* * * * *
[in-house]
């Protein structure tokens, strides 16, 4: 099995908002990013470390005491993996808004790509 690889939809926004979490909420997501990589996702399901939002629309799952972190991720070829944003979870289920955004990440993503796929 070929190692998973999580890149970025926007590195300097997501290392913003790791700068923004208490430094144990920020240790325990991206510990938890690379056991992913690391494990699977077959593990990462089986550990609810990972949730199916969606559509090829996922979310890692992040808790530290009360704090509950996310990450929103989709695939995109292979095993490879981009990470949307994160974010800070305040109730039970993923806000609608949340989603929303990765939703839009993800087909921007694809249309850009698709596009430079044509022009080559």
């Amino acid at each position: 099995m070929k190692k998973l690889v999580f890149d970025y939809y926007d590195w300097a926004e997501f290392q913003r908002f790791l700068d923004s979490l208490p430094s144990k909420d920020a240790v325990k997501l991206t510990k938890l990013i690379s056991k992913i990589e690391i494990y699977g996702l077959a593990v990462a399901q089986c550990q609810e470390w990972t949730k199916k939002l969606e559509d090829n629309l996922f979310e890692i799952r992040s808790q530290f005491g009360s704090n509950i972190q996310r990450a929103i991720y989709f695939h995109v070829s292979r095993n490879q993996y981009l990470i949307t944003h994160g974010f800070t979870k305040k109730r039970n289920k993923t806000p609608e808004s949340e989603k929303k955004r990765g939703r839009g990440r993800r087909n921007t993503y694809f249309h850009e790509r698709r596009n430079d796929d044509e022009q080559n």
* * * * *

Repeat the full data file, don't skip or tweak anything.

[in-house]
């Protein structure tokens, strides 16, 4: 099995908002990013470390005491993996808004790509 690889939809926004979490909420997501990589996702399901939002629309799952972190991720070829944003979870289920955004990440993503796929 070929190692998973999580890149970025926007590195300097997501290392913003790791700068923004208490430094144990920020240790325990991206510990938890690379056991992913690391494990699977077959593990990462089986550990609810990972949730199916969606559509090829996922979310890692992040808790530290009360704090509950996310990450929103989709695939995109292979095993490879981009990470949307994160974010800070305040109730039970993923806000609608949340989603929303990765939703839009993800087909921007694809249309850009698709596009430079044509022009080559």
């Amino acid at each position: 099995m070929k190692k998973l690889v999580f890149d970025y939809y926007d590195w300097a926004e997501f290392q913003r908002f790791l700068d923004s979490l208490p430094s144990k909420d920020a240790v325990k997501l991206t510990k938890l990013i690379s056991k992913i990589e690391i494990y699977g996702l077959a593990v990462a399901q089986c550990q609810e470390w990972t949730k199916k939002l969606e559509d090829n629309l996922f979310e890692i799952r992040s808790q530290f005491g009360s704090n509950i972190q996310r990450a929103i991720y989709f695939h995109v070829s292979r095993n490879q993996y981009l990470i949307t944003h994160g974010f800070t979870k305040k109730r039970n289920k993923t806000p609608e808004s949340e989603k929303k955004r990765g939703r839009g990440r993800r087909n921007t993503y694809f249309h850009e790509r698709r596009n430079d796929d044509e022009q080559n």